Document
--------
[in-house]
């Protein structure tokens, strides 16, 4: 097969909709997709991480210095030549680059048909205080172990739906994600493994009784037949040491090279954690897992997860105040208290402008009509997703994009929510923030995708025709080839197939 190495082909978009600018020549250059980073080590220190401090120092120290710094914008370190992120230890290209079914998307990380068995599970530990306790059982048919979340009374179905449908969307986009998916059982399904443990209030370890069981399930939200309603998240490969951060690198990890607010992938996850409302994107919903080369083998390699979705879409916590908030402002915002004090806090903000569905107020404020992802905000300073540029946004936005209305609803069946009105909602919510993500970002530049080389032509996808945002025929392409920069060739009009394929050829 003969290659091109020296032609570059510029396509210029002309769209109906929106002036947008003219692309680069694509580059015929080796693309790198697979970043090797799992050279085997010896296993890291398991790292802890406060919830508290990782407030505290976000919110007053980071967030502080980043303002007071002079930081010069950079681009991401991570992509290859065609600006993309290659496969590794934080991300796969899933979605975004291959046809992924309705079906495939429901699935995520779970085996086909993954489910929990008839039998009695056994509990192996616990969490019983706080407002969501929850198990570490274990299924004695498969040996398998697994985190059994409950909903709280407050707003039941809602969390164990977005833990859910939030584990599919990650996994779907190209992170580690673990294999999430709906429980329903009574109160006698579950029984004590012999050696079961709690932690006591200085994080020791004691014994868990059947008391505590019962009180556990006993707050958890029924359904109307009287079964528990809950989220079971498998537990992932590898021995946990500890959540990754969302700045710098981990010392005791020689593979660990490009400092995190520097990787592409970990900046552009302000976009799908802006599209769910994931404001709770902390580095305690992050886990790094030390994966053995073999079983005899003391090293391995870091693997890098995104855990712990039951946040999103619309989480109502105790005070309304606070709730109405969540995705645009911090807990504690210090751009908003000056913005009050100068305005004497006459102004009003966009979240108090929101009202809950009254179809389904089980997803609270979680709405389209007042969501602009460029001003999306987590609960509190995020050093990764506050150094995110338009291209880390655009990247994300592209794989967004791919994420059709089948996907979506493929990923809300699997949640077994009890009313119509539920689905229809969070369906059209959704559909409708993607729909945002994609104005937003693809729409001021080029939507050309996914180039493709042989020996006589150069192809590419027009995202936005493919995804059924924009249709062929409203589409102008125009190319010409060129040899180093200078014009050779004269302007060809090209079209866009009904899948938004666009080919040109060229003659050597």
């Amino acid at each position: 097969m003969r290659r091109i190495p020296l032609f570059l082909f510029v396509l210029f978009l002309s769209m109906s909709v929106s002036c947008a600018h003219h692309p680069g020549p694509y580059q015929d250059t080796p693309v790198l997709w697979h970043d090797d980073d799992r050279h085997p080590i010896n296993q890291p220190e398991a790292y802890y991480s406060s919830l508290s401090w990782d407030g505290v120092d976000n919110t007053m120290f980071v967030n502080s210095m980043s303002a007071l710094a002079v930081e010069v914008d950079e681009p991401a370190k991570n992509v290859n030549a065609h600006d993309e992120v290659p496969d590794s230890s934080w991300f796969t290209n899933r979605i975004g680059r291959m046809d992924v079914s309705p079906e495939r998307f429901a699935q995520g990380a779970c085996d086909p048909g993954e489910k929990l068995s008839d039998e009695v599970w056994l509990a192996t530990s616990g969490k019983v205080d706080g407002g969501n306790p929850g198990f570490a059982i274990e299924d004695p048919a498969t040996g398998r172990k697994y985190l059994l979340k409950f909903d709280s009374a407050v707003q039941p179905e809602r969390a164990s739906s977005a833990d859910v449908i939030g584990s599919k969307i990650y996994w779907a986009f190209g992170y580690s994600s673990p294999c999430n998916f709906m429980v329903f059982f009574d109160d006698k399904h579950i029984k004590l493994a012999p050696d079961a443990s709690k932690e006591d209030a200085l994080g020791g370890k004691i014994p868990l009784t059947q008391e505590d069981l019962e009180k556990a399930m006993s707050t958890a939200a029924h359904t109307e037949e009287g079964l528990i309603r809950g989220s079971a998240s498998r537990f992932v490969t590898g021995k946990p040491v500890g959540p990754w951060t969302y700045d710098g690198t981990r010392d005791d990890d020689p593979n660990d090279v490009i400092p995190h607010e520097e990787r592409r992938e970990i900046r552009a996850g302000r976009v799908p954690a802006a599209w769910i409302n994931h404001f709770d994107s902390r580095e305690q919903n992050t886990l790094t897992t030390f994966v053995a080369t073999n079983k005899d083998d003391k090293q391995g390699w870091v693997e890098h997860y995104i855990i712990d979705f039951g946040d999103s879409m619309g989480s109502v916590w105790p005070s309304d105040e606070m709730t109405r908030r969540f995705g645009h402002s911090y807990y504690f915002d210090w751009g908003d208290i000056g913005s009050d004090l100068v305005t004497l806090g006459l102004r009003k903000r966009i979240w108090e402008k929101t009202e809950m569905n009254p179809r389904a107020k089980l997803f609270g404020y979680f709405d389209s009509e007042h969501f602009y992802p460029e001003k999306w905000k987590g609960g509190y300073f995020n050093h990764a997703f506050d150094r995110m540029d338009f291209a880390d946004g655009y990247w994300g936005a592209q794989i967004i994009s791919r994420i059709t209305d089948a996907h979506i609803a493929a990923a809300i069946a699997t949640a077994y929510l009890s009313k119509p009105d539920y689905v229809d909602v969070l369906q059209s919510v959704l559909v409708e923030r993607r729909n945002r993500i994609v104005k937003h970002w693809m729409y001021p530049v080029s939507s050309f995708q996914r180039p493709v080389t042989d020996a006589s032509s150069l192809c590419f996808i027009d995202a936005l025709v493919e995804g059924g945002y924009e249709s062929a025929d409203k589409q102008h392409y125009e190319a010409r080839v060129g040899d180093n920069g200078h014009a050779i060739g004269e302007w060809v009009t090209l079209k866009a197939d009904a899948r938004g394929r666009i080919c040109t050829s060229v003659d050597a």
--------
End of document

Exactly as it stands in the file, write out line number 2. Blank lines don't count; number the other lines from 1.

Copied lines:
């Protein structure tokens, strides 16, 4: 097969909709997709991480210095030549680059048909205080172990739906994600493994009784037949040491090279954690897992997860105040208290402008009509997703994009929510923030995708025709080839197939 190495082909978009600018020549250059980073080590220190401090120092120290710094914008370190992120230890290209079914998307990380068995599970530990306790059982048919979340009374179905449908969307986009998916059982399904443990209030370890069981399930939200309603998240490969951060690198990890607010992938996850409302994107919903080369083998390699979705879409916590908030402002915002004090806090903000569905107020404020992802905000300073540029946004936005209305609803069946009105909602919510993500970002530049080389032509996808945002025929392409920069060739009009394929050829 003969290659091109020296032609570059510029396509210029002309769209109906929106002036947008003219692309680069694509580059015929080796693309790198697979970043090797799992050279085997010896296993890291398991790292802890406060919830508290990782407030505290976000919110007053980071967030502080980043303002007071002079930081010069950079681009991401991570992509290859065609600006993309290659496969590794934080991300796969899933979605975004291959046809992924309705079906495939429901699935995520779970085996086909993954489910929990008839039998009695056994509990192996616990969490019983706080407002969501929850198990570490274990299924004695498969040996398998697994985190059994409950909903709280407050707003039941809602969390164990977005833990859910939030584990599919990650996994779907190209992170580690673990294999999430709906429980329903009574109160006698579950029984004590012999050696079961709690932690006591200085994080020791004691014994868990059947008391505590019962009180556990006993707050958890029924359904109307009287079964528990809950989220079971498998537990992932590898021995946990500890959540990754969302700045710098981990010392005791020689593979660990490009400092995190520097990787592409970990900046552009302000976009799908802006599209769910994931404001709770902390580095305690992050886990790094030390994966053995073999079983005899003391090293391995870091693997890098995104855990712990039951946040999103619309989480109502105790005070309304606070709730109405969540995705645009911090807990504690210090751009908003000056913005009050100068305005004497006459102004009003966009979240108090929101009202809950009254179809389904089980997803609270979680709405389209007042969501602009460029001003999306987590609960509190995020050093990764506050150094995110338009291209880390655009990247994300592209794989967004791919994420059709089948996907979506493929990923809300699997949640077994009890009313119509539920689905229809969070369906059209959704559909409708993607729909945002994609104005937003693809729409001021080029939507050309996914180039493709042989020996006589150069192809590419027009995202936005493919995804059924924009249709062929409203589409102008125009190319010409060129040899180093200078014009050779004269302007060809090209079209866009009904899948938004666009080919040109060229003659050597």